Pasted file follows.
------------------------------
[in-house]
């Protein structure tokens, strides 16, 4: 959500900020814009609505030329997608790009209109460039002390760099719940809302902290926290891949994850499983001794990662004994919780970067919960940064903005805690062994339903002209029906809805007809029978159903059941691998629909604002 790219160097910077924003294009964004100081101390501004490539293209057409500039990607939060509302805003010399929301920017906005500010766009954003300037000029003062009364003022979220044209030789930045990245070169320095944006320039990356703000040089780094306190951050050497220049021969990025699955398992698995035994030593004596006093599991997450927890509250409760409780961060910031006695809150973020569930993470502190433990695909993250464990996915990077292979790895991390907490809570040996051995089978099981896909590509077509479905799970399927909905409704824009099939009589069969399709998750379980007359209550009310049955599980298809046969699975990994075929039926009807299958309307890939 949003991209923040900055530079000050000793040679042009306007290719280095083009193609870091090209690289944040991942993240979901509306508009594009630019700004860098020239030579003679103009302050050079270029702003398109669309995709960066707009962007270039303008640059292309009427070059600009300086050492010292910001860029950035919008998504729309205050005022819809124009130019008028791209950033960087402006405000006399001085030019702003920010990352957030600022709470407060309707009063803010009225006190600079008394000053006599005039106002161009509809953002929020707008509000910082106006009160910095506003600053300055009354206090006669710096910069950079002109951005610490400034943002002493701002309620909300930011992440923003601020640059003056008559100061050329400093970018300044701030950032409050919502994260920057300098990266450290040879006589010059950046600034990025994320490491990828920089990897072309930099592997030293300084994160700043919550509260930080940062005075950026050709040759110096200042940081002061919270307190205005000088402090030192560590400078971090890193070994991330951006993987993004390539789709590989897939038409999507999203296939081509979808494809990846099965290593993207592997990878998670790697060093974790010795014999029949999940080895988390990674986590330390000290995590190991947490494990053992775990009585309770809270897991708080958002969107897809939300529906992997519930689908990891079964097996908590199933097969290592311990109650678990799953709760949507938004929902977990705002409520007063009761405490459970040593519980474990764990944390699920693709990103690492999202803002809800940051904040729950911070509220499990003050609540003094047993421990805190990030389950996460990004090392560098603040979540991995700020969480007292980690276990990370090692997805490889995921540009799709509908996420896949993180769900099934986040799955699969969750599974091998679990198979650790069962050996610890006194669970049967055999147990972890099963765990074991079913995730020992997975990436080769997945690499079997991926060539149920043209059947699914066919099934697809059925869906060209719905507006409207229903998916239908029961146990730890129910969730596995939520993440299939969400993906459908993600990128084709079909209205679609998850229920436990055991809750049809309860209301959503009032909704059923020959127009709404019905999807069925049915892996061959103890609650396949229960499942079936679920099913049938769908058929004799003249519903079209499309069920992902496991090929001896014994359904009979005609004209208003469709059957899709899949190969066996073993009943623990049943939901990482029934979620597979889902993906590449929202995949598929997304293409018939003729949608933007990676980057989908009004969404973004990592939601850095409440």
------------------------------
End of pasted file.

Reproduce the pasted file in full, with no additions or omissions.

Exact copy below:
[in-house]
């Protein structure tokens, strides 16, 4: 959500900020814009609505030329997608790009209109460039002390760099719940809302902290926290891949994850499983001794990662004994919780970067919960940064903005805690062994339903002209029906809805007809029978159903059941691998629909604002 790219160097910077924003294009964004100081101390501004490539293209057409500039990607939060509302805003010399929301920017906005500010766009954003300037000029003062009364003022979220044209030789930045990245070169320095944006320039990356703000040089780094306190951050050497220049021969990025699955398992698995035994030593004596006093599991997450927890509250409760409780961060910031006695809150973020569930993470502190433990695909993250464990996915990077292979790895991390907490809570040996051995089978099981896909590509077509479905799970399927909905409704824009099939009589069969399709998750379980007359209550009310049955599980298809046969699975990994075929039926009807299958309307890939 949003991209923040900055530079000050000793040679042009306007290719280095083009193609870091090209690289944040991942993240979901509306508009594009630019700004860098020239030579003679103009302050050079270029702003398109669309995709960066707009962007270039303008640059292309009427070059600009300086050492010292910001860029950035919008998504729309205050005022819809124009130019008028791209950033960087402006405000006399001085030019702003920010990352957030600022709470407060309707009063803010009225006190600079008394000053006599005039106002161009509809953002929020707008509000910082106006009160910095506003600053300055009354206090006669710096910069950079002109951005610490400034943002002493701002309620909300930011992440923003601020640059003056008559100061050329400093970018300044701030950032409050919502994260920057300098990266450290040879006589010059950046600034990025994320490491990828920089990897072309930099592997030293300084994160700043919550509260930080940062005075950026050709040759110096200042940081002061919270307190205005000088402090030192560590400078971090890193070994991330951006993987993004390539789709590989897939038409999507999203296939081509979808494809990846099965290593993207592997990878998670790697060093974790010795014999029949999940080895988390990674986590330390000290995590190991947490494990053992775990009585309770809270897991708080958002969107897809939300529906992997519930689908990891079964097996908590199933097969290592311990109650678990799953709760949507938004929902977990705002409520007063009761405490459970040593519980474990764990944390699920693709990103690492999202803002809800940051904040729950911070509220499990003050609540003094047993421990805190990030389950996460990004090392560098603040979540991995700020969480007292980690276990990370090692997805490889995921540009799709509908996420896949993180769900099934986040799955699969969750599974091998679990198979650790069962050996610890006194669970049967055999147990972890099963765990074991079913995730020992997975990436080769997945690499079997991926060539149920043209059947699914066919099934697809059925869906060209719905507006409207229903998916239908029961146990730890129910969730596995939520993440299939969400993906459908993600990128084709079909209205679609998850229920436990055991809750049809309860209301959503009032909704059923020959127009709404019905999807069925049915892996061959103890609650396949229960499942079936679920099913049938769908058929004799003249519903079209499309069920992902496991090929001896014994359904009979005609004209208003469709059957899709899949190969066996073993009943623990049943939901990482029934979620597979889902993906590449929202995949598929997304293409018939003729949608933007990676980057989908009004969404973004990592939601850095409440």